Farewell to Roberta Karmel


We lost one of the all-time greats recently – the first female SEC Commissioner Roberta Karmel. A decade ago, I asked Roberta to recap her career for an article to be shared at the first “Women’s 100 Conference” – and Roberta wrote this for a special supplement for the March – April 2014 issue of “The Corporate Counsel“:

A Fine Career: Becoming a Lawyer

By Roberta Karmel, Centennial Professor, Brooklyn Law School and the first female SEC Commissioner

I was married after my sophomore year of college, and after I graduated I thought I would like to work for a few years before having a family. I discovered that I was not prepared for a good job in the working world, so I considered whether to go on to graduate school and become a professor, to go to business school or to go to law school. Although my senior thesis adviser suggested graduate school, getting a PhD seemed too open ended in terms of the number of years this degree might take.

My father was a lawyer and so I thought this might be a good career for me also, and I could count on only a three year commitment to more schooling. So I decided that I would take the LSATs and if I did well I would apply to law school and if I was able to get a scholarship I would go to law school. This was a fairly arbitrary set of decisions, and most married women at that time (1959) became housewives and mothers, but my husband encouraged me to go to law school and I did.

My decision to become a lawyer was fortunate because I loved law school and I have had a wonderful career. I went to New York University School of Law and only about 4% of my law school class was female. It was very difficult to get a job after law school even though I graduated near the top of the class and I was on law review and moot court and one of two students who started the Annual Survey of American Law.

Nevertheless, I was admitted to the honors program at the Securities & Exchange Commission and began working as an attorney in the New York Regional Office. I stayed there for seven years and was promoted up the line to Attorney Branch Chief and then Assistant Regional Administrator. One of the old time supervisors in the office once told me that I was hired over his objection (this being before the Civil Rights Act) but I had worked out okay. I was considered by my colleagues as “one of the boys.” How this could be – or what that really meant – I cannot explain since I had three children while I was working in that office and was almost continuously pregnant.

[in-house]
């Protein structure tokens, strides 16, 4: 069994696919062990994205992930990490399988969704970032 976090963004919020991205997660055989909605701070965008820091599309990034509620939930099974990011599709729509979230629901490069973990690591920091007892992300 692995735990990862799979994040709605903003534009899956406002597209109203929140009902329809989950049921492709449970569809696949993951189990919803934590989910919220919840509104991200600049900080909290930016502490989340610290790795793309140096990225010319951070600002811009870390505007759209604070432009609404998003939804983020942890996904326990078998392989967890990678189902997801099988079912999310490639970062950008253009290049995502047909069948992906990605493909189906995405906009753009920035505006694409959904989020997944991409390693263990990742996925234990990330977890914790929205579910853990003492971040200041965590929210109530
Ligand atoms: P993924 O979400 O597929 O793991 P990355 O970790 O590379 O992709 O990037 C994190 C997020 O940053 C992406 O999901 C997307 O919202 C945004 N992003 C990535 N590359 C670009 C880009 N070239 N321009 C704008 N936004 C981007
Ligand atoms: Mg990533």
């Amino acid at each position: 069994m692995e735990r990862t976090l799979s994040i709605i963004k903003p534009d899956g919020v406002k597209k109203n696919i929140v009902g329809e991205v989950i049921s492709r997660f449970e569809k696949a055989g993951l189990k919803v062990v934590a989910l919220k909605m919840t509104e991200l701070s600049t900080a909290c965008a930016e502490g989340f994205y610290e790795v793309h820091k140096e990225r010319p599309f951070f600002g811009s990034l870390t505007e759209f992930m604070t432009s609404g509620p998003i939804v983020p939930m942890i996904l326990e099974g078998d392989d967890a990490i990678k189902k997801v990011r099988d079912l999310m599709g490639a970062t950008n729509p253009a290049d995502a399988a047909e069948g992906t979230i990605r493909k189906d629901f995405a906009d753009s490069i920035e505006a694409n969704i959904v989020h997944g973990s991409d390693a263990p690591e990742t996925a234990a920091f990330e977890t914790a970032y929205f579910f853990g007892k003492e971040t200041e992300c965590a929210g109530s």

In 1969, I left the SEC to become an associate at Willkie Farr & Gallagher. I worked on some very exciting transactions, including the acquisition of Hayden Stone & Co., an old line brokerage firm by CBWL, an upstart firm, which included among its partners Arthur Levitt, who later became Chairman of the SEC, and Sandy Weill, who later became CEO of Citibank. I had my fourth child while I was an associate there – finally a girl after three boys.

But Willkie Farr was not then ready for a female partner, especially one who had been pregnant in the office. So I moved to Rogers & Wells as a partner. This happened through the good offices of a lawyer who was general counsel of a client of Rogers & Wells and who had formerly worked for me at the SEC. Also, Rogers & Wells and a number of other Wall Street law firms were being sued by the New York Civil Rights Commission for discrimination against women and when I became a partner, I was helpful to that litigation.

When I was young I was quite shy and bookish. I don’t think I really understood the world around me or I probably would not have gone to law school. I always considered myself a misfit. Suddenly, in my late thirties I was admirable – a partner in a Wall Street Law firm and a wife and mother. I had not really changed but the world had changed.

In 1977, I became the first female Commissioner of the Securities & Exchange Commission. President Carter was looking for a woman for that position, and there was some political pressure for a New Yorker to be appointed. I was standing in the right place at the right time. This was an exciting and wonderful job for me and it opened many doors afterwards. I returned to private practice in New York, at Rogers & Wells and then Kelley, Drye & Warren. I went on to the board of the New York Stock Exchange and also two other corporate boards and I became a Trustee of the Practicing Law Institute. These were interesting experiences which further broadened my horizons.

I had actually always aspired to become an academic and in 1986, I had the opportunity to join the faculty of Brooklyn Law School, where I have remained since. I have always taught Securities Regulation, but I also have taught a variety of other courses. I have written many law review articles and I have enjoyed the experiences of teaching and writing. As a securities lawyer, I believe I have had a window on to the business world in the United States and abroad. Law is the last generalist profession, although unfortunately it is becoming more and more specialized. I do not know that younger women or men will have all of the opportunities that were afforded to me.